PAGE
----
Results tagged ‘ Mark DiFelice ’
The Brewers beat the Marlins in a 7-1 rout in Sunday’s home finale, but the result was secondary on an emotional afternoon at Miller Park. For those who have yet to sift through the links on Brewers.com, here’s a bit of a recap:
Brewers reliever Mark DiFelice succumbed to surgery last week to repair the torn labrum and rotator cuff in his right shoulder, a procedure that will sideline the right-hander next season and could threaten his Major League career.
Dr. William Raasch performed the surgery in Milwaukee on Dec. 3, the Brewers announced Monday. DiFelice, 33, who also had major shoulder surgery back in 2001, expects to miss all of next season but hopes to pitch in the Majors again.
“I’m going to give it a shot,” he said. “It took me 10 years in the Minors to get to the big leagues, and I don’t want it to end like this.”
The Brewers placed DiFelice on the disabled list on Sept. 15 with what they first called “wear and tear” in his shoulder. An MRI scan didn’t reveal any significant damage, and a second opinion from Dr. Lewis Yocum at the end of the season confirmed Raasch’s suggestion of rest and rehab.
DiFelice was working with a physical therapist in Philadelphia but didn’t feel any improvement in the shoulder so he asked for further tests. An arthrogram revealed the damaged labrum and rotator cuff.
“Would we have been better doing surgery back in September or October? From what the doctors say, it probably didn’t make a difference,” DiFelice said. “I would have missed most of next season either way.”
Raasch inserted three tacks to secure the labrum and two sutures in the rotator cuff.
DiFelice has made a miracle comeback before. It took him 2 1/2 years to fully recover from his first surgery, a procedure in 2001 to repair a fully-torn labrum, and by 2005 his career was fizzling. Released from organized baseball, DiFelice pitched in the Independent Atlantic League and then went to Mexico, where he discovered one pitch — the cut fastball — that gave him a second life.
He drew the Brewers’ interest the following season and then pitched at a pair of Milwaukee affiliates in 2007. By 2008, DiFelice was a 31-year-old Major League rookie. In 74 Brewers appearances over the past two seasons, he posted a 3.44 ERA and, working almost exclusively with that cutter, held right-handed opponents to a .218 batting average.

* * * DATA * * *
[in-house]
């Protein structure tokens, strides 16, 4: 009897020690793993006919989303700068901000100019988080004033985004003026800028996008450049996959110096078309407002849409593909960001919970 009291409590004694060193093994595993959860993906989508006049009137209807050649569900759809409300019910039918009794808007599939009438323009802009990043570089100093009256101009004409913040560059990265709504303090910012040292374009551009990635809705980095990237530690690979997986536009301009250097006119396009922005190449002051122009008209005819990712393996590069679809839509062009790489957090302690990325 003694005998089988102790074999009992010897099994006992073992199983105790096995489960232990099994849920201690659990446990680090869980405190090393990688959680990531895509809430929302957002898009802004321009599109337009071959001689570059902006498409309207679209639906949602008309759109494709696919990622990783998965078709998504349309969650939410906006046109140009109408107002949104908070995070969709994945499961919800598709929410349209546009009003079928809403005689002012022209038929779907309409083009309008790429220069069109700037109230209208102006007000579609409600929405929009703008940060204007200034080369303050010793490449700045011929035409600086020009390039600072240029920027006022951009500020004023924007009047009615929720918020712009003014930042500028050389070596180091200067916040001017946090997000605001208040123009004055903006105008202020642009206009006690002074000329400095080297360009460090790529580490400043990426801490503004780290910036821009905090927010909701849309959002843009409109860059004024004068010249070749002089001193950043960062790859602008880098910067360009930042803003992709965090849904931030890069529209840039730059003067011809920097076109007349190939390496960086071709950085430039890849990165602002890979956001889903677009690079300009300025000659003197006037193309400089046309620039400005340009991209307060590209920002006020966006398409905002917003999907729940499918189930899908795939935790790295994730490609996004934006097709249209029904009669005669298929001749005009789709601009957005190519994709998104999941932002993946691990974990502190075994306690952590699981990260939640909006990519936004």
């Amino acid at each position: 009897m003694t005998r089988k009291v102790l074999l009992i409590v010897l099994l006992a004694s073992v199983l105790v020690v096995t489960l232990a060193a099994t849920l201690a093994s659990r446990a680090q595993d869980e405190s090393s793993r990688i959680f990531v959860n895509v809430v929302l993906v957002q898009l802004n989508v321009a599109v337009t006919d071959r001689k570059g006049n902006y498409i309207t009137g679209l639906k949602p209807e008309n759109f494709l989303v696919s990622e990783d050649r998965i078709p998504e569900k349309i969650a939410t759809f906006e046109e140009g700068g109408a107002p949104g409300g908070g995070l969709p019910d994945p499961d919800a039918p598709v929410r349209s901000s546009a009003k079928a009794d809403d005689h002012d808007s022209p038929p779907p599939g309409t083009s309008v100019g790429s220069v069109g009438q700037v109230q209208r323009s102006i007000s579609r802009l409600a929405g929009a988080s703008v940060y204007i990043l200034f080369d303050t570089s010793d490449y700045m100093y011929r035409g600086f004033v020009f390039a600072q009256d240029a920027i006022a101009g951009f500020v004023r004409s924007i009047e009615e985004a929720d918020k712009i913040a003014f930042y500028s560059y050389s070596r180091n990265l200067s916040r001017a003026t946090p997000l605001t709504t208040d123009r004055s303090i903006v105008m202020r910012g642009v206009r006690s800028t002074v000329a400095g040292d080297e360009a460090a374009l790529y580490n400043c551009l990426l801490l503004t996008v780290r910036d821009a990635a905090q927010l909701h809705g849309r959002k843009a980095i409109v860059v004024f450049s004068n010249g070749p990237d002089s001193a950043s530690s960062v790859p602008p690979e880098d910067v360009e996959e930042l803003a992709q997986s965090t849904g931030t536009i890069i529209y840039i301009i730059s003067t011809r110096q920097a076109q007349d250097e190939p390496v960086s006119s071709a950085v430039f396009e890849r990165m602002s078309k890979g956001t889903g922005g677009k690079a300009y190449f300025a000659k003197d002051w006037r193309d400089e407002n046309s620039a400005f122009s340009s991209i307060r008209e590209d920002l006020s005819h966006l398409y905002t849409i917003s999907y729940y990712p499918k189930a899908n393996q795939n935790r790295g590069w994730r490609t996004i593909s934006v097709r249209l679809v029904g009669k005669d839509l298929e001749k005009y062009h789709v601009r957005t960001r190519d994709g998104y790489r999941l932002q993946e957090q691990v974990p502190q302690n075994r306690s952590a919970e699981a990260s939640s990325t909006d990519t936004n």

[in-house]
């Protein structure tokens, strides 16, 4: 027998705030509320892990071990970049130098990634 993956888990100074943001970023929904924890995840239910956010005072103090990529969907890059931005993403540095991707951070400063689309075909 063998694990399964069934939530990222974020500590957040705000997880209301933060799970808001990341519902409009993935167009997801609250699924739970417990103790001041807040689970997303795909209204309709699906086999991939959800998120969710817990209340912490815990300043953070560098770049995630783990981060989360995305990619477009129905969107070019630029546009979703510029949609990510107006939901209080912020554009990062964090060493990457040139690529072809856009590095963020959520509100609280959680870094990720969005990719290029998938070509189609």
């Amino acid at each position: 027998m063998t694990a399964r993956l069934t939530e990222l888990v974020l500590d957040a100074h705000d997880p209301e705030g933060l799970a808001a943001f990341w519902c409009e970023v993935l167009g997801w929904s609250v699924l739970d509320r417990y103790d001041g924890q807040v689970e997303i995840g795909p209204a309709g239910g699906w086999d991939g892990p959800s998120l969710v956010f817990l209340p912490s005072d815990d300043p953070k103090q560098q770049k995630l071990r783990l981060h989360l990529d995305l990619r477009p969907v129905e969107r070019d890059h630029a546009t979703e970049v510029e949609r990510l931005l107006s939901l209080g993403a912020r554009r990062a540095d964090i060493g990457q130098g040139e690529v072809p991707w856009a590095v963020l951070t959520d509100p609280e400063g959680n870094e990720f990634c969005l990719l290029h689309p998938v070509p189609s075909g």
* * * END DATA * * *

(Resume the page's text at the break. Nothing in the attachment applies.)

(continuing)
Now he’ll need to make another comeback.
“The good thing is that I’m not a guy who needs to throw 95 mph, because that probably wouldn’t come back after surgery,” DiFelice said. “I throw 84, 85, 86, and the thing I’ll have to do is find my location again. The doctor says that my chances of rehabbing and pitching again are pretty good; it just won’t happen in 2010, probably.”
DiFelice hopes to follow a path similar to left-hander Chris Capuano, who was nontendered at this time last year but re-signed with the club on a Minor League contract to rehabilitate from Tommy John surgery. He has yet to discuss his future with general manager Doug Melvin.
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Six spots were cleared last week when outfielders Mike Cameron, Frank Catalanotto and Corey Patterson, catcher Jason Kendall and infielder Felipe Lopez elected free agency and the team declined reliever David Weathers’ club option, making him a free agent.
The Brewers say their 40-man roster stands at 37. But that figure still includes free agents Craig Counsell, Claudio Vargas and Weathers, who as of Monday morning had not formally filed for free agency.
[Counsell and Weathers did file later in the day Monday, further reducing the roster to 35 players.]
Heether turns 28 in January and could be a right-handed utility option for the Brewers next season because he can play any infield position and also saw action in left field in 2009. He spent most of the year at Triple-A Nashville, where he batted .293 with 16 home runs, 59 RBIs and an outstanding .400 on-base percentage. He’s currently playing for Caracas in the Venezuelan Winter League.
Weeks, DiFelice and Riske will all be returning from injury. Weeks, expected back next year as Milwaukee’s leadoff hitter, underwent surgery in early may to repair a tendon sheath in his left wrist and has now had both wrists surgically-repaired. Riske lost the whole season to Tommy John surgery on his right elbow and will be entering the final season of a three-year contract. DiFelice ended the season on the DL with a shoulder injury but avoided surgery.
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The surgical option has been on the table for months, but McGehee traveled on Monday’s off-day to Vail, Colo. for a visit with Dr. Richard Steadman to finalize a plan. Steadman is a knee expert who specializes in skiers but also has also consulted with a number of baseball players, including then-Brewers infielder Tony Graffanino in 2007.
Dr. William Raasch, the Brewers’ head physician, will perform McGehee’s surgery, presumably soon after Sunday’s season finale.
McGehee has been one of the Brewers’ best stories this season, an October 2007 waiver claim from the Cubs who has emerged as the offensive frontrunner for the National League Rookie of the Year Award. Despite the bum knee, he leads all Major League rookies with 64 RBIs while batting .304 with 15 home runs. He’ll have to contend with pitchers like the Phillies’ J.A. Happ and the Braves’ Tommy Hanson for the league’s rookie honor.
Two Brewers relievers also spent Monday in the doctor’s office: